Pye Records Command, 1960. PCLS 808
This has to be my favourite ever charity shop purchase. I used to hope for some rare gem which might complement music I already have, but the real joy of charity shops is the completely insane music they’re often full of, and which, unless you’re in Oxfam, are rarely more than a quid.
In one of my rants on this blog I moan about MP3s and the curse of music for people who don’t like music. This is also music for people who don’t like music, but from a different and less cynical era. The sleeve notes give the game away. There’s nothing there at all about the music or the musicians, just a marketing blurb about how great it sounds and absurd technical data no-one could ever possibly want to know or even understand. We’re even told the manufacturer and model number of the lathe used to cut the master disc! This record was made in the early days of hi-fi, when an expensive stereo was essential for the upwardly mobile business executive to display alongside his G-Plan furniture, swirly orange carpets, nylon shirts and trophy wife. The problem for said executive was that he needed something to play on his absurdly expensive gear, but knew as much about music as the average X-Factor viewer does today. That lead very quickly to a lucrative market in music aimed at the clueless middle classes, of which this is a very good example.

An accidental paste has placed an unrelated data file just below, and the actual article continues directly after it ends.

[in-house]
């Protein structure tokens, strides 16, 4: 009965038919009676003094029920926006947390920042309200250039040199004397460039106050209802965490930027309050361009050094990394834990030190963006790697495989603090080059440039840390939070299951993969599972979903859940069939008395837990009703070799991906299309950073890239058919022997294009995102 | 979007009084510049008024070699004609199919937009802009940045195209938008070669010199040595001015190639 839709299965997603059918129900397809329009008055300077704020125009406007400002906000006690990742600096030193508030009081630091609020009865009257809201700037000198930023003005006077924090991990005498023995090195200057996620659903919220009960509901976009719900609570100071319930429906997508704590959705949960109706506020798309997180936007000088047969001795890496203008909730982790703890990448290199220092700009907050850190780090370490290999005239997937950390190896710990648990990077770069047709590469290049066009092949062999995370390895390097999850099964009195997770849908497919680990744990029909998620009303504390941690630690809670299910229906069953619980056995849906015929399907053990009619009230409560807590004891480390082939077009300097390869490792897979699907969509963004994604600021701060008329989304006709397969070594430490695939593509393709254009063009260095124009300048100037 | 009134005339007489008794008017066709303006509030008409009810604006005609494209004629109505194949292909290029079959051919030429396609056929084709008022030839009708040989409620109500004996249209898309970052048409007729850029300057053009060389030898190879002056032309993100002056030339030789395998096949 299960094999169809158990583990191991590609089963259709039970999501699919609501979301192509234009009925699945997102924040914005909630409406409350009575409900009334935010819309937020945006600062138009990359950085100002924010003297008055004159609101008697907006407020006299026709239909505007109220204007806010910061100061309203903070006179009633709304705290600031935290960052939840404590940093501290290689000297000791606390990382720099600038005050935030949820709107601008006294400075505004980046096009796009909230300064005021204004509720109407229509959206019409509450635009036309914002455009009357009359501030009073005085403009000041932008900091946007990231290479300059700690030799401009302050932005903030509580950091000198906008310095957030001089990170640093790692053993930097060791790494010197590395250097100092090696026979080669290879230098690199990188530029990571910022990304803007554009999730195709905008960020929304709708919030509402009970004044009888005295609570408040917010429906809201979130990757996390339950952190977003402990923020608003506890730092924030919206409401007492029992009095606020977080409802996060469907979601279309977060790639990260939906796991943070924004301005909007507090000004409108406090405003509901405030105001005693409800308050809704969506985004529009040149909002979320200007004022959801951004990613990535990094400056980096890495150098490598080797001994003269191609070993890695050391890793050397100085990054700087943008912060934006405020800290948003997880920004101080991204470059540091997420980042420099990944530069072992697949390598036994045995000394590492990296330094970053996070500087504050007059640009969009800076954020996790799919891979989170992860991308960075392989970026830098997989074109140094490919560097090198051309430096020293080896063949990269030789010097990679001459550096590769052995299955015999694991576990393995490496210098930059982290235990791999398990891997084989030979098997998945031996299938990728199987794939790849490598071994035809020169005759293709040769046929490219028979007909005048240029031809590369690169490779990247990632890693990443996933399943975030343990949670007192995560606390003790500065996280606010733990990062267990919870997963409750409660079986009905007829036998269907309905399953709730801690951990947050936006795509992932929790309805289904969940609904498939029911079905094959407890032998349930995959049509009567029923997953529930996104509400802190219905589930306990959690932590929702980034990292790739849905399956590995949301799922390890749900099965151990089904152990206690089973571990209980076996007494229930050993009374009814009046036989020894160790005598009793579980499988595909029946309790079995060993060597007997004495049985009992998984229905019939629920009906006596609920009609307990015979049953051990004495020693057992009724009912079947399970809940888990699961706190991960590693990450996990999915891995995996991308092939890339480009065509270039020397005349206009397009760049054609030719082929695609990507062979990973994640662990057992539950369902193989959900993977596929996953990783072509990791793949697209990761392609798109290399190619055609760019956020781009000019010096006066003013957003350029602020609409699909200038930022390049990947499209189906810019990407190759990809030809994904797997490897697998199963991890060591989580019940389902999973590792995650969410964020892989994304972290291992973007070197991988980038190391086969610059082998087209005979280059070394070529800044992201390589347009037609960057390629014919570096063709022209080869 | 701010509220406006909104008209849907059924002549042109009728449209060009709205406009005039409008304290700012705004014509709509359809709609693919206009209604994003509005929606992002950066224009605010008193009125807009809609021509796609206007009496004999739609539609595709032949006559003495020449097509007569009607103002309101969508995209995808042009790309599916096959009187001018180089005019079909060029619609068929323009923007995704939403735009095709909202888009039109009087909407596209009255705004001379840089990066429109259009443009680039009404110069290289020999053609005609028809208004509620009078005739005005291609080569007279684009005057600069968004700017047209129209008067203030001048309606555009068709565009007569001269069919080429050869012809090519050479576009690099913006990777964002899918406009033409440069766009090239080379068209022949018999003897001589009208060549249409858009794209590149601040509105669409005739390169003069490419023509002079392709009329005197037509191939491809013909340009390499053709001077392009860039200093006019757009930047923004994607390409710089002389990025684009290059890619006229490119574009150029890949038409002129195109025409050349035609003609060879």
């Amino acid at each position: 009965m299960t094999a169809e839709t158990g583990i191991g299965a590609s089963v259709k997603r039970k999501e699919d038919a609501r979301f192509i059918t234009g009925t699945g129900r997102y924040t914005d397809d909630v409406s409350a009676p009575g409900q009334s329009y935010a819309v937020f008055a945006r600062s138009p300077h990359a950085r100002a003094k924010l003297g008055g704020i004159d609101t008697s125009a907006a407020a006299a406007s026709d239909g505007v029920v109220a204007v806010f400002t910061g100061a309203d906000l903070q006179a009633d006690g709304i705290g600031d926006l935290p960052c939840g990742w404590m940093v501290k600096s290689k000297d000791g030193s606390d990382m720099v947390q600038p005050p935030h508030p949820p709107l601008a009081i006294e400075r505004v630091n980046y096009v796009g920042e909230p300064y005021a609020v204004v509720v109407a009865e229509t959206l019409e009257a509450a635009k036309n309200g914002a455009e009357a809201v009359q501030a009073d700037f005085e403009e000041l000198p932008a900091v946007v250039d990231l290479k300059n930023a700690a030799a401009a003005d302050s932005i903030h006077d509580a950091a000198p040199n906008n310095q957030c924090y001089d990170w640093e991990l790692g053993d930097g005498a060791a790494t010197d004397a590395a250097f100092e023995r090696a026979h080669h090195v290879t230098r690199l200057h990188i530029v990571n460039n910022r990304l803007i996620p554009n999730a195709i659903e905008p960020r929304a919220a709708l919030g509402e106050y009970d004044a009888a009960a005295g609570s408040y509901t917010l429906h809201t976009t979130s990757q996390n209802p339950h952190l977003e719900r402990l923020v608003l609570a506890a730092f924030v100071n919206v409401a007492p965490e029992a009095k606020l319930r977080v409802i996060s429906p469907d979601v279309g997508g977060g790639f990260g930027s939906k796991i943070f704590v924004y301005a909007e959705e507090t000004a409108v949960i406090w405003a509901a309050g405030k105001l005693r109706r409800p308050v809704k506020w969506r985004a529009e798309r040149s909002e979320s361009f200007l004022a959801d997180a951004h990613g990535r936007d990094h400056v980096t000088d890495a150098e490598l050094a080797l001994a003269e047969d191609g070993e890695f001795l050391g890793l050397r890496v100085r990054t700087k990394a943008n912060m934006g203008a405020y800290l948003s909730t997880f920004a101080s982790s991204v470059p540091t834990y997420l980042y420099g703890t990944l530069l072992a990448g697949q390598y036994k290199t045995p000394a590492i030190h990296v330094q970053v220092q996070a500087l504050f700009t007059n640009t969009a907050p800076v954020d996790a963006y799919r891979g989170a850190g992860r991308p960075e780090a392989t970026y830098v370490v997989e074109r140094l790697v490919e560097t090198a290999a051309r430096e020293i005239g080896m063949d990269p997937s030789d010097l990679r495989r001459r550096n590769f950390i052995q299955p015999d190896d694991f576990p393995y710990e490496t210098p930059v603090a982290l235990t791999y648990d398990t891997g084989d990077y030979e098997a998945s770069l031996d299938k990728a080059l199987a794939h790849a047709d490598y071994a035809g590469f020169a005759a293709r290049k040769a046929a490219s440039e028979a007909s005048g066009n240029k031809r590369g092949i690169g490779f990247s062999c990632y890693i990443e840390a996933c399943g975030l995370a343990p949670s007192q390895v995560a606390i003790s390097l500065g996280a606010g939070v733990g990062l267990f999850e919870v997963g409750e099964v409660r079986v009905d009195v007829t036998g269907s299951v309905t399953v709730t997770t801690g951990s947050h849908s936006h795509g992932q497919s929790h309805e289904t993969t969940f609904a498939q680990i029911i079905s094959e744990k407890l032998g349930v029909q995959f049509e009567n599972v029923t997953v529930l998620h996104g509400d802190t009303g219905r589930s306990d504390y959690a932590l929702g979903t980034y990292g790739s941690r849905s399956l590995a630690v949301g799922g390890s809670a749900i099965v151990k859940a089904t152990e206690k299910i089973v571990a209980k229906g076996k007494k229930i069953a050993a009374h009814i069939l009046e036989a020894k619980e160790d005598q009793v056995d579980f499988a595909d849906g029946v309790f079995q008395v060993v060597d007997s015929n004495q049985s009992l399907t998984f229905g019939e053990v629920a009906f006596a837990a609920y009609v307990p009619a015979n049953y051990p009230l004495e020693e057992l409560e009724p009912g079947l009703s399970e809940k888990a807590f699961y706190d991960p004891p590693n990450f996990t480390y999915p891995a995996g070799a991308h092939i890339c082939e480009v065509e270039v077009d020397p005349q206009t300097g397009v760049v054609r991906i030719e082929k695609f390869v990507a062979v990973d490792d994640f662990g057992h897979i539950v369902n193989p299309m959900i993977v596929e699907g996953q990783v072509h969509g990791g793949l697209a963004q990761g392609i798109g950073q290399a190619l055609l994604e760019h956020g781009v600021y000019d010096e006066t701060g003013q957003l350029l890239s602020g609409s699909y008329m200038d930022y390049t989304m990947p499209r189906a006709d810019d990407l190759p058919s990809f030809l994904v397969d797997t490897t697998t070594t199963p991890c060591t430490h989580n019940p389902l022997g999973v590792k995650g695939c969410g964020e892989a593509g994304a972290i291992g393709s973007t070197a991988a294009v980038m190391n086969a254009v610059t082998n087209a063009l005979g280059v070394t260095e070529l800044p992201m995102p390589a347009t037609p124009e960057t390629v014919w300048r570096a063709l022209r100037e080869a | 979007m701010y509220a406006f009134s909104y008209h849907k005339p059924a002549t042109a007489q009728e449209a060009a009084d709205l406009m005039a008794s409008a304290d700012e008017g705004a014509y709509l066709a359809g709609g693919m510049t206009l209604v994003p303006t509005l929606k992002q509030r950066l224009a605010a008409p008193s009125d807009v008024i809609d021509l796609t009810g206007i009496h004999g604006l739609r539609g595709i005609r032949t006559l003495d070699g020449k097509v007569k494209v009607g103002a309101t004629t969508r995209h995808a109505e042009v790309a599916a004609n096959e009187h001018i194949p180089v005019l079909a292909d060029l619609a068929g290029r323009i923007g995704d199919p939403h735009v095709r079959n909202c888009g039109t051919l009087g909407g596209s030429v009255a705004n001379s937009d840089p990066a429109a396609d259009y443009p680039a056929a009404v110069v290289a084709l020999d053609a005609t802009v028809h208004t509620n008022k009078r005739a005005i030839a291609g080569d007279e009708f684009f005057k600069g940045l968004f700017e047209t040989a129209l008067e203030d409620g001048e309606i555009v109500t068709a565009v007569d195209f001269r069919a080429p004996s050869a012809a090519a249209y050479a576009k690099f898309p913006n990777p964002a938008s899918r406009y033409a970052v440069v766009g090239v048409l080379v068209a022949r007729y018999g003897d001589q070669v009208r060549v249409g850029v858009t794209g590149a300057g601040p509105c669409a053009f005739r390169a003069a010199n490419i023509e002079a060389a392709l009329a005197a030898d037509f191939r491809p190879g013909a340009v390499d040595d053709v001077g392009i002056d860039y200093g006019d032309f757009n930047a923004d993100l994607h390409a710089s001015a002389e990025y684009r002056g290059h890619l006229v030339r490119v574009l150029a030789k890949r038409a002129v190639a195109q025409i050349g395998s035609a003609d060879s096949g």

It needed to have several features to work in this market. The cover was really important; the front had to look good with contemporary interior decor, and the sleevenotes had to flatter the buyer’s knowledge of hi-fi. It also had to sound good – and often they really did. This album is one of the best sounding LPs I’ve ever heard which is amazing when you consider that it’s over 50 years old and isn’t in pristine condition. It had to have as many wacky stereo effects as possible – stereo was very new back then, and it was necessary to be able to show off to the neighbours when you’d spent the money on something so exotic. Finally it had to sound sophisticated. This meant jazz, or at least a dumbed down kitsch version of it with instrumental pyrotechnics, but remaining at all times conservative and undemanding.
So why might you want to listen to this music, cynically produced and marketed for a particularly nauseating section of the population? Well partly because it is an amazing period piece – it takes you right back to 1960 more powerfully than anything else I can think of. What it lacked in authenticity at the time it now has in spades as a cultural artefact from 1960. But it’s also worth listening to because despite all the hideous marketing that went on to shift this record, the actual business of making the music was left to, well, musicians. So underneath all the kitsch, a lot of this stuff is actually pretty inventive and very groovy. This is what sets it apart from X Factor – on that show and many like it, the marketing guys control the music, but here, while the musicians have to work within parameters set by the marketing guys, they were left to their own devices, so if you like music, there’s something for you here.